Spending money on lightweight wheels/tires should be the top priority, my Kona has a pretty light wheelset, as does my old/vintage race bike, both ride very nicely.
    My cx bike is just under 20 pounds, I really notice it on hard hills, when I stand up and pedal hard the bike just about leaps forward, 5 pounds is very noticeable. A 20 pound race mtb would be beneficial. The guy who usually beats me in xc has a 21-ish pound fs bike, but I'm going to beat him more regularly...
    It's funny that you can find old higher end Stumpjumper 26er hardtails or Homegrowns that are pretty darn light, 23-25# for pretty cheap, -still good old race bikes. If I did not have an old Litespeed, I'd be on the lookout for an old Sworks or Homey.

  9. #9
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    Quote Originally Posted by jimPacNW View Post
    finding just a little more time to train, even two 30 min sessions on the trainer midweek in addition to your 2-4 hour weekend rides would give you huge benefits over just one ride a week.
    I agree, I am in the process of doing a mini workout during my lunch breaks. As for a "trainer" or any stationary machine...forget it!!! 10 mins on a bike/elliptical/rower/treadmill, whatever and shoot me. Tried TV, Magazine, cute women in gym as a ditraction from the boredom and none work. Another reason why I MTB. I lift weights 3X/week and MTB'g is my only form of cardio.
    2009 Mach 4 XT/XO group. Some carbon upgrades w/crank bros. cobalt wheel set.

  10. #10
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    Quote Originally Posted by rallymaniac View Post
    I wouldn't mind racing a 20lb bike if I could afford it but since I currently can't and will probably not be able to, I do with what I have.
    25lb alu hardtail isn't too shabby either considering that it's a sub $2000 bike.

    I watch the weight of the parts that I replace but I will not spend $100 for a 100g upgrade. I'd rather lose few pounds myself first and once I can't lose no more I'll start looking into slimming down the bike.
    I agree on $ per gram. I was lookin at my stock seatpost and couldn't see saving 30 grams for $100. Now, my seat at about a 100g savings @ $60 was a no-brainer for me

  11. #11
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    Cross post from my response of the same question you asked on the WW Forum, this one seems to get more traffic though, and I quote (myself):

    You always get arguments from both sides. I think you summed it up with "...enjoy it to it's fullest...", the argument your going to get is that the lighter parts don't make the experience any more enjoyable. Of course that is subjective and pertains to what your goal is. Do you want to be fast? Enjoy the outdoors? Keep up with your friends? Get into better shape?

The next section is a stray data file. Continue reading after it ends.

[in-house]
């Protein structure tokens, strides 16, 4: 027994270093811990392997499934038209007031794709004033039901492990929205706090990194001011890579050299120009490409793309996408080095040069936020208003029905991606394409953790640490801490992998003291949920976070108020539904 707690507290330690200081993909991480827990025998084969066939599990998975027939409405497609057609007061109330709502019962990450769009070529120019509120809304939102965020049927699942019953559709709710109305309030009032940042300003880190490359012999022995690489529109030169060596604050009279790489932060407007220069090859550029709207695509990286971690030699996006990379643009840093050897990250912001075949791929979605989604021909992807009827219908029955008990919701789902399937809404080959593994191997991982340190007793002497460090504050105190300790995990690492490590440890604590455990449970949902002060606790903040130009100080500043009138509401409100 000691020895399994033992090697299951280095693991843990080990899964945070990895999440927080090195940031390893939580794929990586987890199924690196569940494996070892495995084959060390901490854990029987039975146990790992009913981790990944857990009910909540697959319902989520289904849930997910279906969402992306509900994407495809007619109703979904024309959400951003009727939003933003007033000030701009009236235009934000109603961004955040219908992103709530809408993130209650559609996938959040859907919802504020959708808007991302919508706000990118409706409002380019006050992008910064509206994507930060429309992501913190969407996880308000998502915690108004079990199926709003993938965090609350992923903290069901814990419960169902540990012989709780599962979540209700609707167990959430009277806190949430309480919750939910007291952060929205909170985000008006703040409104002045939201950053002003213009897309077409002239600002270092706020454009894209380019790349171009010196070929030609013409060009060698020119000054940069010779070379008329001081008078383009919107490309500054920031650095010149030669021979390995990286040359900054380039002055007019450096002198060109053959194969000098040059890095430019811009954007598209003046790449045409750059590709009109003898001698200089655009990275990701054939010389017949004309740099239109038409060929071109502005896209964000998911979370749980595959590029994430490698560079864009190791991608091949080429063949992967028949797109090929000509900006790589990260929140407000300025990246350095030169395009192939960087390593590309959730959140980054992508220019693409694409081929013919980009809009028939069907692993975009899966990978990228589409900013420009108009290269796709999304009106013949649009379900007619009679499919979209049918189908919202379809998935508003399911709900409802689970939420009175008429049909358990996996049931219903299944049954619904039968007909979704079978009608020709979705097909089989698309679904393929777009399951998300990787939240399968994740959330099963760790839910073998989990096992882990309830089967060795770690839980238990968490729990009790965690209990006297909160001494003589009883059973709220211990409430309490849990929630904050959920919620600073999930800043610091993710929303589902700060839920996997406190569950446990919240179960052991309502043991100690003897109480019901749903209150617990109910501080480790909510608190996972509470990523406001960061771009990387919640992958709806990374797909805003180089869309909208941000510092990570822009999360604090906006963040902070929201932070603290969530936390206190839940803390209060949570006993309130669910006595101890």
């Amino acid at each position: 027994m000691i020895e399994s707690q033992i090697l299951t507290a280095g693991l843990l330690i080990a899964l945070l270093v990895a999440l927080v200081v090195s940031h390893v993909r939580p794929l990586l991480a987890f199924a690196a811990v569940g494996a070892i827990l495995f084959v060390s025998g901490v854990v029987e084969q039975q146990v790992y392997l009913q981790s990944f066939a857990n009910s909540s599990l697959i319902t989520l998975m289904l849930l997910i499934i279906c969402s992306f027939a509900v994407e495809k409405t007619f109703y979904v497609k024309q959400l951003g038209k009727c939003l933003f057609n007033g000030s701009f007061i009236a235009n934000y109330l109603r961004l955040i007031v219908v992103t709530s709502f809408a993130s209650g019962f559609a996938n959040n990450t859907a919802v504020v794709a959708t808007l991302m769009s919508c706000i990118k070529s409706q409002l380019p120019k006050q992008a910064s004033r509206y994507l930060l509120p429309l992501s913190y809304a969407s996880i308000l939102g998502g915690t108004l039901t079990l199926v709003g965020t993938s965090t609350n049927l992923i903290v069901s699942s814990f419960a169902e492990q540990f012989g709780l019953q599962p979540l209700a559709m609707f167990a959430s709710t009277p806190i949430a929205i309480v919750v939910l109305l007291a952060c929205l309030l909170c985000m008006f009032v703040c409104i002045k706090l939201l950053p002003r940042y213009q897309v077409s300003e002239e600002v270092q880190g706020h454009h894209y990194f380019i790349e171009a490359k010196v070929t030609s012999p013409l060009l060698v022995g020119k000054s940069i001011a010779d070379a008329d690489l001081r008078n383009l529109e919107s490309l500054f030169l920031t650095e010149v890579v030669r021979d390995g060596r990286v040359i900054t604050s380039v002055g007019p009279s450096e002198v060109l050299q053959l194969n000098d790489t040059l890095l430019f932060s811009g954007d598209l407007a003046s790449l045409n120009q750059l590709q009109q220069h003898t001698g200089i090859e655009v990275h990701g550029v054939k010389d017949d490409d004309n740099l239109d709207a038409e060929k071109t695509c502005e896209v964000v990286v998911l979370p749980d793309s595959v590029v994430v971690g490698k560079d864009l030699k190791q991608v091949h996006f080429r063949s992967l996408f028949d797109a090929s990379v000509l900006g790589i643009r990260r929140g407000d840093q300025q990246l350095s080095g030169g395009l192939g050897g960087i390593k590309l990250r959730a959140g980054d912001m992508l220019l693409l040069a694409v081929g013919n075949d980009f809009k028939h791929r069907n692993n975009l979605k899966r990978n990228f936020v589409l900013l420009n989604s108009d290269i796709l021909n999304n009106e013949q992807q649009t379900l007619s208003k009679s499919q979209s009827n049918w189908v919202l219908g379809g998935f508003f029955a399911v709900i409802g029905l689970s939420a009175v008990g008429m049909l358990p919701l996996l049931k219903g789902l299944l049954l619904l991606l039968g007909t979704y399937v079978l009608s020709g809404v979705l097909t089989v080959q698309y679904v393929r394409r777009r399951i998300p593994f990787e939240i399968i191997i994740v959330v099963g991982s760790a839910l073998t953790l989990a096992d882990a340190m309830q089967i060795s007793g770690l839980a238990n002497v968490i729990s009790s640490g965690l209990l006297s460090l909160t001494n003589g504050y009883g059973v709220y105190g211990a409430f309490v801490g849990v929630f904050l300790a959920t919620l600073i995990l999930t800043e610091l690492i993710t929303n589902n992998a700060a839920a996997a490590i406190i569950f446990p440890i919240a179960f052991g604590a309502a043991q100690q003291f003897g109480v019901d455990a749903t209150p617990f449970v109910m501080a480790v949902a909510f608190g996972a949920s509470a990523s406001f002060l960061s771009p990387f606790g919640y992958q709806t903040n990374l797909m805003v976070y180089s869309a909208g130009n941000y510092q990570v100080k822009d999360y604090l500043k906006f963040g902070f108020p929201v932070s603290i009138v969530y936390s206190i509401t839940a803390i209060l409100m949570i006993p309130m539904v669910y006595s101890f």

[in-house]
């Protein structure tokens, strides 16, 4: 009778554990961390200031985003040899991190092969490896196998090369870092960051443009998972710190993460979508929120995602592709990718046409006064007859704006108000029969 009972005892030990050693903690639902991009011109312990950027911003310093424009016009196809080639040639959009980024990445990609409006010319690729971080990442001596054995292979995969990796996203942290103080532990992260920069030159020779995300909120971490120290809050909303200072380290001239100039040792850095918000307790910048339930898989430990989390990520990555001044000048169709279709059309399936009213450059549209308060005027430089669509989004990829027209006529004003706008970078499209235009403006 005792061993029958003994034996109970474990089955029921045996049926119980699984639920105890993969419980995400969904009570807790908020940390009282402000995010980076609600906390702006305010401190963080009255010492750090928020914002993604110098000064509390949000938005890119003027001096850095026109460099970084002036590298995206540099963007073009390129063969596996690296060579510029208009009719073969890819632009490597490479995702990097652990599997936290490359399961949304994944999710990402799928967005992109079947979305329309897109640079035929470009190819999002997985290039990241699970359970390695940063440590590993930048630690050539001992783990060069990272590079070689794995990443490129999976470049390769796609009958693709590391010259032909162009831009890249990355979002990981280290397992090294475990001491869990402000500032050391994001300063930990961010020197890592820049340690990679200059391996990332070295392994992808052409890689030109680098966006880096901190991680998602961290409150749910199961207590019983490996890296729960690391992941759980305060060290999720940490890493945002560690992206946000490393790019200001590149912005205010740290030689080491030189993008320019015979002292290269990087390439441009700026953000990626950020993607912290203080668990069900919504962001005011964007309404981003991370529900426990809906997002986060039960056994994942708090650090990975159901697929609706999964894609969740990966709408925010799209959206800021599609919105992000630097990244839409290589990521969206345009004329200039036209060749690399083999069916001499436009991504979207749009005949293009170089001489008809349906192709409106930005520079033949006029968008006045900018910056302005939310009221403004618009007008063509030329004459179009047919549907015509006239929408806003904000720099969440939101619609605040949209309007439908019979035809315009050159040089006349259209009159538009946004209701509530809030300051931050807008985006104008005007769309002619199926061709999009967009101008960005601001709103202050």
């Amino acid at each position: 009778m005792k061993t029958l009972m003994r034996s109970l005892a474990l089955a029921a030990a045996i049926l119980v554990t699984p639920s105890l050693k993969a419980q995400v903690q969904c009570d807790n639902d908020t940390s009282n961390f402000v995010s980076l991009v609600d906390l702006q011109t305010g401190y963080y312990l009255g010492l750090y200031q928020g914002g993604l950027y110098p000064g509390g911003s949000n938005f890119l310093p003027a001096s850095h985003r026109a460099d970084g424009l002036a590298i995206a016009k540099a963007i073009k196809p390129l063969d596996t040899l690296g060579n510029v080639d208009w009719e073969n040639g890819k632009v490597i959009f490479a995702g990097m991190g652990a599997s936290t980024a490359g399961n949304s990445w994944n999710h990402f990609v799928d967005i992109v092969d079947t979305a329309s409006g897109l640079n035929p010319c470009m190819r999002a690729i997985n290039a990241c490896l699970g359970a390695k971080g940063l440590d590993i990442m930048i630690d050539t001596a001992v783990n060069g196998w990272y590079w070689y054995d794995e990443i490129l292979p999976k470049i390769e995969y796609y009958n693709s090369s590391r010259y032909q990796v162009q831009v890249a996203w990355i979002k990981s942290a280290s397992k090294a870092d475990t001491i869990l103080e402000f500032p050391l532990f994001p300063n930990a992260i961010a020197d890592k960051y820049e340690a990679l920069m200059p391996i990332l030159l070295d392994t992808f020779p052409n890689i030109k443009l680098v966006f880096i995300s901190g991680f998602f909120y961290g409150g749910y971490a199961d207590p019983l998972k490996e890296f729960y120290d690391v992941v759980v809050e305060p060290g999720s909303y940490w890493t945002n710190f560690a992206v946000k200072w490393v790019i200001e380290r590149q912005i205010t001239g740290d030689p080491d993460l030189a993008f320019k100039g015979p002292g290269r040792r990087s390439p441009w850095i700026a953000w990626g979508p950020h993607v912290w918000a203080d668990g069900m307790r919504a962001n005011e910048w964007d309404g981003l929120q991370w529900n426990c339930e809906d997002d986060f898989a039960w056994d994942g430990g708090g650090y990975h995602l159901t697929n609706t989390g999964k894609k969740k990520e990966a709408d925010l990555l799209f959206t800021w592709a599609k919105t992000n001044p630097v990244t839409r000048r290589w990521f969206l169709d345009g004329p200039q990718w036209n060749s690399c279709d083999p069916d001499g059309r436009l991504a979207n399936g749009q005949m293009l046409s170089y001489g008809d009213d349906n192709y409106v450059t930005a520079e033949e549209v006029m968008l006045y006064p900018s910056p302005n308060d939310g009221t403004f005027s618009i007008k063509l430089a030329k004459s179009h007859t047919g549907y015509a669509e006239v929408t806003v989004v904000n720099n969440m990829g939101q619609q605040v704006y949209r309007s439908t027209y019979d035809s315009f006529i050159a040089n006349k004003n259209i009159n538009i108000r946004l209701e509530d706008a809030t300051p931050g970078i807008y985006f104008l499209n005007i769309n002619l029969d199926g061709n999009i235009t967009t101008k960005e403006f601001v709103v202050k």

All things being equal, a lighter bike is faster.

    If I were in your shoes, I'd spend the money on a) a coach b) a road bike and some rollers for the garage or c) somebody to mow my lawns.

    I personally spend my extra 'upgrade' cash on my coach and a road bike to train on. But YMMV!

  12. #12
    zrm
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    If I had unlimited financial resources I'd have the lightest bike possible. My stock S-Works Epic is pretty light and since I've been riding a light bike, I don't think I'd care to go back.

    That said, there's something to be said for the admonishment to "loose a few pounds off your gut before you worry about loosing a pound or two on your bike"

  13. #13
    Rod
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    Quote Originally Posted by jimPacNW View Post
    My old race bike, back in '91/92 was a Kona Explosif, with a bunch of control tech parts I got it down to just under 27pounds! I took all the parts off it for the next bike and the frame alone weighed 6.75 pounds (21"). That was a very good handling bike. Konas got much lighter in the mid '90s. My current Kona Kula dlx 2-9 weighs about 24.5 (lg/xl).
    Spending money on lightweight wheels/tires should be the top priority, my Kona has a pretty light wheelset, as does my old/vintage race bike, both ride very nicely.
    My cx bike is just under 20 pounds, I really notice it on hard hills, when I stand up and pedal hard the bike just about leaps forward, 5 pounds is very noticeable. A 20 pound race mtb would be beneficial. The guy who usually beats me in xc has a 21-ish pound fs bike, but I'm going to beat him more regularly...
    It's funny that you can find old higher end Stumpjumper 26er hardtails or Homegrowns that are pretty darn light, 23-25# for pretty cheap, -still good old race bikes. If I did not have an old Litespeed, I'd be on the lookout for an old Sworks or Homey.
    I would have the homegrown if it didn't flex much. A friend just sold a homegrown 21 pounds 1x9 for 600 counting shipping. You can't beat that price for the weight. Sid fork, carbon post, etc. etc. I wish that would've been my first bike, but I had no idea then.
    There is not much choice between rotten apples.

  14. #14
    Rod